Call it Coffee Party Redux. Before quickly fizzling out the Coffee Party received extreme media hype shorty after its birth last year and now its latter incarnation, No Labels is the recipient of the same kind of treatment in the mainstream media. The similarities don't stop there. Nice Deb at NewsRealBlog has listed theNo Labels Declaration and the Coffee Party Mission Statement side by side and as you can see they are virtually identical in their feel good vagueness:
Remember all the media hoopla earlier this year surrounding the birth of the liberal alternative to the Tea Party called the Coffee Party which was founded by former Obama political operative, Annabel Park? Well, despite all the promotion of the Coffee Party by the MSM, it has pretty much fizzled out. The extent of its slide into complete insignificance can be measured by the fact that its national convention in Louisville, KY this past weekend registered almost no media coverage. Perhaps even the MSM was embarrassed by the Coffee Party's current obscurity to the extent that its lasting legacy might well be the performance at their convention of the lamest rap song in history.
What little coverage the supposedly 350 people attending the Coffee Party convention received seems to have been pretty much limited to local media such as the Louisville Courier whose article could do little to hide the navel-gazing aspects of this "movement" moving nowhere:
The Coffee Party USA — which was founded on Facebook and is holding its first national convention in Louisville this weekend — bills itself as a more thoughtful and reasoned alternative to the tea party.
Saturday night the organization held a panel discussion, part of its three-day “Restoring American Democracy” convention, that included bloggers, college professors and communications strategists talking about what they can do to make politics more inclusive. They also discussed how to draw more disenfranchised voters back into the democratic process.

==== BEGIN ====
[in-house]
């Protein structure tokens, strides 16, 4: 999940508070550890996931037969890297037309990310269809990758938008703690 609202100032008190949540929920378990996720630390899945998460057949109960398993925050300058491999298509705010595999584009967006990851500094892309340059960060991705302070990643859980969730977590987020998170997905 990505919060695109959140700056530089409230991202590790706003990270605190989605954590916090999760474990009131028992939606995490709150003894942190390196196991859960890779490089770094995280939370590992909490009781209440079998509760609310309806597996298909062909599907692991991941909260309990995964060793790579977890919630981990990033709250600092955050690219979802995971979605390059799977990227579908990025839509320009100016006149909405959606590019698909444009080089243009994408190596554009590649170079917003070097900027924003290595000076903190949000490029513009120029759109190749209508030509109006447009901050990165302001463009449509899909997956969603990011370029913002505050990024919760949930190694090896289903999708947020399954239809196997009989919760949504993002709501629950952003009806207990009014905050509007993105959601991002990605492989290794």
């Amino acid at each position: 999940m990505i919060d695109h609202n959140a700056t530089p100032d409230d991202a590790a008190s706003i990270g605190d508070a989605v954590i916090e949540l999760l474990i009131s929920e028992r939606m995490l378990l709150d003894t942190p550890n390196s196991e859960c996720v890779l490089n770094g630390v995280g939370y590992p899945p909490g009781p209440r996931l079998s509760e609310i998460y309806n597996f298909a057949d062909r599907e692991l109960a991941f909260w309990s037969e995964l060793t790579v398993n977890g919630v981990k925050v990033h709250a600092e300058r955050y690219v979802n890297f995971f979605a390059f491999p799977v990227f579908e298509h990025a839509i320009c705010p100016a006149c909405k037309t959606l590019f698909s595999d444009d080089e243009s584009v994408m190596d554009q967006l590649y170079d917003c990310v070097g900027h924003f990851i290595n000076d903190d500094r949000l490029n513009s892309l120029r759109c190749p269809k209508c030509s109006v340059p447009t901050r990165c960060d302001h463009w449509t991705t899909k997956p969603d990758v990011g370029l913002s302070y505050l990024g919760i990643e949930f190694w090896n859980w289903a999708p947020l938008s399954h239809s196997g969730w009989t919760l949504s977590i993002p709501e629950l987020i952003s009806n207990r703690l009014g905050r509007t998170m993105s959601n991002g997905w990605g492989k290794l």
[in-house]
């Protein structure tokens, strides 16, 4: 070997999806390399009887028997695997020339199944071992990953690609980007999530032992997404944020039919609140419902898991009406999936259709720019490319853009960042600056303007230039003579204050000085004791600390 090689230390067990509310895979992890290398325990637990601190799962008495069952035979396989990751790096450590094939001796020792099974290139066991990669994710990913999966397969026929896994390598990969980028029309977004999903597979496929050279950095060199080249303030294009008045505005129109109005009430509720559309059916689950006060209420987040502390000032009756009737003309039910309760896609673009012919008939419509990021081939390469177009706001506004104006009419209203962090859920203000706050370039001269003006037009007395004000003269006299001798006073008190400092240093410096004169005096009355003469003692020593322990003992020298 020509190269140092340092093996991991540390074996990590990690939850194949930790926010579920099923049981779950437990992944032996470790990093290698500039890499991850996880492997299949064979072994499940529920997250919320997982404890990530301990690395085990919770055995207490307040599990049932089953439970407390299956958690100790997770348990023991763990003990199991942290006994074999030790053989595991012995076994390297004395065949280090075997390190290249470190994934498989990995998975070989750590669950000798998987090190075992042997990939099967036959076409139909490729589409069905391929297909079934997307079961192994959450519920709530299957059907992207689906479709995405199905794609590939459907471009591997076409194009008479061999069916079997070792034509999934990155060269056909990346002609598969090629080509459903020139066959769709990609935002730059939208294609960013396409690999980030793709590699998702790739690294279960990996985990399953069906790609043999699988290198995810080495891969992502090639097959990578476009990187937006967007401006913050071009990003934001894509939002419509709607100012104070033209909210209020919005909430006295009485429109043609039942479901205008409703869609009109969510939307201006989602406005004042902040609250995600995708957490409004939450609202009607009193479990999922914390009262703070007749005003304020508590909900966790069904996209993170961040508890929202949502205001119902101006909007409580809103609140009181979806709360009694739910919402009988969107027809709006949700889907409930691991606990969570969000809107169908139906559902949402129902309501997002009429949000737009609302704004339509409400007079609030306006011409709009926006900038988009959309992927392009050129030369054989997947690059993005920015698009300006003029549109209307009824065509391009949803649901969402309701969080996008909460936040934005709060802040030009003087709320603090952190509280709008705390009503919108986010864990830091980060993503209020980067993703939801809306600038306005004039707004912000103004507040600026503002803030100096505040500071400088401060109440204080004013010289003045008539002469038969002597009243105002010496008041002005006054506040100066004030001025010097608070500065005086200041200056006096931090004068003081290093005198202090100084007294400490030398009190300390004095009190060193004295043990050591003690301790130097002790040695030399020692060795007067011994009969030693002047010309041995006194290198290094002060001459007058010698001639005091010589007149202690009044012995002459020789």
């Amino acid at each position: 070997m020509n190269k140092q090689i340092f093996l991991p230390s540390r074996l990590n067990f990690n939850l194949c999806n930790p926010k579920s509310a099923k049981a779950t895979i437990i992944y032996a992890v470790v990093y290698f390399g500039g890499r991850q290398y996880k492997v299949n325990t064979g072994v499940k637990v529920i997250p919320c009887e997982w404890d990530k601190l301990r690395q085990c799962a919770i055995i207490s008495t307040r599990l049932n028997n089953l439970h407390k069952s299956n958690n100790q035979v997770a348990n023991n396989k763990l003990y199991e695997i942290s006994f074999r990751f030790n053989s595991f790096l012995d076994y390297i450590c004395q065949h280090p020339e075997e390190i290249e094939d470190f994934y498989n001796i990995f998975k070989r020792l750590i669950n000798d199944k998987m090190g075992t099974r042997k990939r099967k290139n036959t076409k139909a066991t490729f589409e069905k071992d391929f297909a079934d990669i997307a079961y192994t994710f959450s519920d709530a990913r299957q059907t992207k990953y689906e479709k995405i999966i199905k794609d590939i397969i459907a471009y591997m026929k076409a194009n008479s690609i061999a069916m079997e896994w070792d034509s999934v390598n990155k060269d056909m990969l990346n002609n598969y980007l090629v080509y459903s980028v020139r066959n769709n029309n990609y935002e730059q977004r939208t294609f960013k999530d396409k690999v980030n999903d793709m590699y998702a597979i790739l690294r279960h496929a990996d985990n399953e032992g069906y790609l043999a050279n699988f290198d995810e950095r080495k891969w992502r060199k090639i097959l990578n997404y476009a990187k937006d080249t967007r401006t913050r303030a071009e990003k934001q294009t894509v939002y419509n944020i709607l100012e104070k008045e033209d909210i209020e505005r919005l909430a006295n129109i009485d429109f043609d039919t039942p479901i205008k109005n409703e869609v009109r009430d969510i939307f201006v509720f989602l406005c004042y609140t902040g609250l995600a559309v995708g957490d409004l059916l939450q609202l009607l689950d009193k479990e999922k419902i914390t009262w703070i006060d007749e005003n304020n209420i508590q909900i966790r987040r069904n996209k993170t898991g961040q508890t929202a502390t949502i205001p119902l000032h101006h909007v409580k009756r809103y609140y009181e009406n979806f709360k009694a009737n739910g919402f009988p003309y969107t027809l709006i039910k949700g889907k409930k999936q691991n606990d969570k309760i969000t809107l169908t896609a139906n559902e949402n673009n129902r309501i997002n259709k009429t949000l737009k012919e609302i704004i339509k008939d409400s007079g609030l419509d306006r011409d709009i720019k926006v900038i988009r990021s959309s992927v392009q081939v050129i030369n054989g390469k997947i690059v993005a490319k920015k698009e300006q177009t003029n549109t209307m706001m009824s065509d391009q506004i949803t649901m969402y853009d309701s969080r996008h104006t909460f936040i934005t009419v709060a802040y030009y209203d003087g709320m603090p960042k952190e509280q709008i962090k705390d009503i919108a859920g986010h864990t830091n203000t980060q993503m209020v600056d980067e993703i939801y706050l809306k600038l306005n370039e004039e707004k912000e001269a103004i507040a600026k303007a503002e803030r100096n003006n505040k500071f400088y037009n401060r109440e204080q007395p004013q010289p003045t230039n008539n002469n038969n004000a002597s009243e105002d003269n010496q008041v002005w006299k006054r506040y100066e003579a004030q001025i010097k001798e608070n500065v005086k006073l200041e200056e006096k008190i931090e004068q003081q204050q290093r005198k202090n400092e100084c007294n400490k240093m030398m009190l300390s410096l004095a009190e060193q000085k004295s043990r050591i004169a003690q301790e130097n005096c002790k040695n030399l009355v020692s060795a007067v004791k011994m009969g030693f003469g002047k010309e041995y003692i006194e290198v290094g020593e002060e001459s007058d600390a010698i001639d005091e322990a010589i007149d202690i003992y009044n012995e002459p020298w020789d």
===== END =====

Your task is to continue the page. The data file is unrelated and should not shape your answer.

Does anyone out there remember the Coffee Parties?
You can be forgiven if you have forgotten them. They made a brief appearance due to media driven hype over a month ago and then quickly disappeared from view when they inspired a collective yawn from the public. The photo at right shows a typical Coffee Party "rally" from back then. Typical in that few people showed up to protest against private ownership (aka free enterprise). Even the organizer of the Coffee Party non-movement, Annabel Park, seems to have lost her enthusiasm for the cause as evidenced by her Twitter page. After an initial flurry of posts, Park's interest pretty much petered out as you can see.
However, despite the utter failure of the liberal Coffee Parties to counter the popular Tea Parties, the MSM continues to hype them to the point of absolute absurdity. And the latest entry in this category comes from Steve Tuttle of Newsweek with his claim that the Coffee Party now has 200,000 members and that they had 500 meetings one day recently.